A couple of pieces of good news: First, in this post will be the answer to the problem I gave called

**Flipping Quarters**; and second, I'll even work through the solution!
A couple of pieces of good news: First, in this post will be the answer to the problem I gave called **Flipping Quarters**; and second, I'll even work through the solution!

In a couple of my posts, you may notice some computer generated images or animations. They were created with Blender. In this post, I'll explain how I got it and started using it.

A long time ago, I wrote a BASIC program that drew a circle; the user would give the program a number, and it would draw a circle that size. There was a problem, though: the circle had a lot of holes in it. I solved the problem by filling the circle, but that was like cheating. I told my dad about the problem, and he showed me a book about graphics.

I looked through the book, but didn't find anything about my problem. I did find a section with nice, colorful
computer-generated images, however - and some were so good they looked like photos! At one point, there was a series showing the construction
of a photo-realistic image of a room, starting with the edges, then moving on to the surfaces, texturing, lighting, etc. Here's a similar series I made using Blender (but not photo-realistic):

Edges |

Surfaces |

Bump-Mapping, Reflections, Specularity, and Compositing |

I followed some video tutorials I found on blender.org to make some nice images, and then I started making my own stuff. It was a lot of fun. I raved about it to my sister, but she just got sick of it and hated to even hear the name "Blender." Eventually, though, I convinced her to take a tutorial and make some balloons, and now she uses it to create images, like me. She uses it for art, but I also use it to show people how things work.

So that's how I got Blender. If you're interested in trying it out, just go to the download page on blender.org, and download it. Maybe you'll find it as fun and useful as I do.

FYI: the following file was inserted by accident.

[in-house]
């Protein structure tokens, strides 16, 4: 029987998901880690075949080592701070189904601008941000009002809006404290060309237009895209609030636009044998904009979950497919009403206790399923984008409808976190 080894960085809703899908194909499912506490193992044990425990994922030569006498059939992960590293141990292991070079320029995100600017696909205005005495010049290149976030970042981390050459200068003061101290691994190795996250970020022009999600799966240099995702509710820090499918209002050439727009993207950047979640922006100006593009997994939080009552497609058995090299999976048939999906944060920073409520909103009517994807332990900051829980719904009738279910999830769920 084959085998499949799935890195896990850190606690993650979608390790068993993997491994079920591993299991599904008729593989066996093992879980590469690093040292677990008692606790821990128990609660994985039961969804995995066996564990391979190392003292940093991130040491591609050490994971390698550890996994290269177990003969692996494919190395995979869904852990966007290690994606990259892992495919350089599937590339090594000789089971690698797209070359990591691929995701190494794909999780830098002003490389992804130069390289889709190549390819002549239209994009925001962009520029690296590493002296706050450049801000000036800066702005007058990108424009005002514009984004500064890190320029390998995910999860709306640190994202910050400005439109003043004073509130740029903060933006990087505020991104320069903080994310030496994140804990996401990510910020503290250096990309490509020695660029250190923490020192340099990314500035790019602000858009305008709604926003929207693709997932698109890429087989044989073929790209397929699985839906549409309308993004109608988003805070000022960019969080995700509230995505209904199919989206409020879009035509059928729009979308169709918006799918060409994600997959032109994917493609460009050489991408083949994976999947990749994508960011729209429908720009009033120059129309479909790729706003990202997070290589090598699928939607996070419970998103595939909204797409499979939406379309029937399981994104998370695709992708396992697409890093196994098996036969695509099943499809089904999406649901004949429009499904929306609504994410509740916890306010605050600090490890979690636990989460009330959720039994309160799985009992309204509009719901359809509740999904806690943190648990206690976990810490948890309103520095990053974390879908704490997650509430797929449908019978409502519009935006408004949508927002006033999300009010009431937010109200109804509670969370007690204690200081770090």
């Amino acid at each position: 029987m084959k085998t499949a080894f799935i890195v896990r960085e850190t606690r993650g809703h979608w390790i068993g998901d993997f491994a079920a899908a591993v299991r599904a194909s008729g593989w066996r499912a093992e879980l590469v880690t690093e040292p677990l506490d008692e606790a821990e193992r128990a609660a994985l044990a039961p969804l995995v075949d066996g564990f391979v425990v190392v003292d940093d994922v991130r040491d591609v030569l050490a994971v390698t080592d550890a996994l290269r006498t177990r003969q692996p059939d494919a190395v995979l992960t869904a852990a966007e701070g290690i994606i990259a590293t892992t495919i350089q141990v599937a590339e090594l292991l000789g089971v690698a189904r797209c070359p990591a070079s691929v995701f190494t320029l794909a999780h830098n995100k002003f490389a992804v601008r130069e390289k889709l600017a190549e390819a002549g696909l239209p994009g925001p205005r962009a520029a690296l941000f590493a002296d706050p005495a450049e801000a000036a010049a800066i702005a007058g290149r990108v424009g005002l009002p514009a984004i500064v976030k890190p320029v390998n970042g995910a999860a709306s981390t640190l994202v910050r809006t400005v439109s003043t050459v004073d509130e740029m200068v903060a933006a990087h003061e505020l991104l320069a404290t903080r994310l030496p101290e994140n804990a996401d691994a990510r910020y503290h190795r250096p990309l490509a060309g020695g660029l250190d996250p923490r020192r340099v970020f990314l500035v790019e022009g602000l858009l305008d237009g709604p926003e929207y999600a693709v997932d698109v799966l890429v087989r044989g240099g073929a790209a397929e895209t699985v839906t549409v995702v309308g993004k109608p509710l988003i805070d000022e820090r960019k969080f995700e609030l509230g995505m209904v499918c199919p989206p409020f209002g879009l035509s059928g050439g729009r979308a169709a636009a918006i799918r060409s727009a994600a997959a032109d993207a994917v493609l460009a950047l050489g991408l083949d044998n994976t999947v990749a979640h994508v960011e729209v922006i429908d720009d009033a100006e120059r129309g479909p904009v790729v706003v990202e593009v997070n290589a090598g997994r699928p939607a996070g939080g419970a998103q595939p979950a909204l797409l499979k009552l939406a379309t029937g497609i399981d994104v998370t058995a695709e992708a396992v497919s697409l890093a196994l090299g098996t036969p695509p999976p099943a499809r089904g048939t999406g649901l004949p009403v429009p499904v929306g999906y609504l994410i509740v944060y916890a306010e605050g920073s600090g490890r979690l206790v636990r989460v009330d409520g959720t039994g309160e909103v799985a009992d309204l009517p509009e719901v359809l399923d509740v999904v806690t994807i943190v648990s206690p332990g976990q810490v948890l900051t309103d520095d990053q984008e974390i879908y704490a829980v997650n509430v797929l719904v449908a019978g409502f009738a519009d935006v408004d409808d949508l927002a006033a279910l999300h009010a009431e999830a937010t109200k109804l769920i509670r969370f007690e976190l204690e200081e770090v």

Here's an interesting puzzle involving chance:

A man in a park asks you to play a game with him. It's a form of gambling. To play, you must pay the man $5, then flip a coin repeatedly until you get heads. As soon as you get heads, you stop flipping. If you only flipped the quarter once, he'll give you $1. If you flipped it twice, you get $2. Three times, $4. Four times, $8. Each extra flip gets you twice as much money, so the longer it takes before you get tails, the more money you get.

A man in a park asks you to play a game with him. It's a form of gambling. To play, you must pay the man $5, then flip a coin repeatedly until you get heads. As soon as you get heads, you stop flipping. If you only flipped the quarter once, he'll give you $1. If you flipped it twice, you get $2. Three times, $4. Four times, $8. Each extra flip gets you twice as much money, so the longer it takes before you get tails, the more money you get.

Should you play, if you have a lot of time and the man will play as many games as you want? How much money, on average, would you gain (subtracting the $5 fee)?

I will give the solution in a later post.

I will give the solution in a later post.

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